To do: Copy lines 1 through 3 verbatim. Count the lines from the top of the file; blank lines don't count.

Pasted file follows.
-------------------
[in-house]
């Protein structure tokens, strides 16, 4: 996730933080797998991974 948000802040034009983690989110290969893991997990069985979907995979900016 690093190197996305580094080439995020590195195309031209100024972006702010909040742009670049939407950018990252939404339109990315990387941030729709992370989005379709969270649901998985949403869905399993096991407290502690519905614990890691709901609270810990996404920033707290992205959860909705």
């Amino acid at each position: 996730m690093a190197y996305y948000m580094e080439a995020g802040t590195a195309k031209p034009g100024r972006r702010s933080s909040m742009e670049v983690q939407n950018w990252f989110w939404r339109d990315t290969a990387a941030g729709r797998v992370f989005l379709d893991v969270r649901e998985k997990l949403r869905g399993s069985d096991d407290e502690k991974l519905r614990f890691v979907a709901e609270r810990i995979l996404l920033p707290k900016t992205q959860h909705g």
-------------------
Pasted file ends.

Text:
[in-house]
């Protein structure tokens, strides 16, 4: 996730933080797998991974 948000802040034009983690989110290969893991997990069985979907995979900016 690093190197996305580094080439995020590195195309031209100024972006702010909040742009670049939407950018990252939404339109990315990387941030729709992370989005379709969270649901998985949403869905399993096991407290502690519905614990890691709901609270810990996404920033707290992205959860909705």
């Amino acid at each position: 996730m690093a190197y996305y948000m580094e080439a995020g802040t590195a195309k031209p034009g100024r972006r702010s933080s909040m742009e670049v983690q939407n950018w990252f989110w939404r339109d990315t290969a990387a941030g729709r797998v992370f989005l379709d893991v969270r649901e998985k997990l949403r869905g399993s069985d096991d407290e502690k991974l519905r614990f890691v979907a709901e609270r810990i995979l996404l920033p707290k900016t992205q959860h909705g």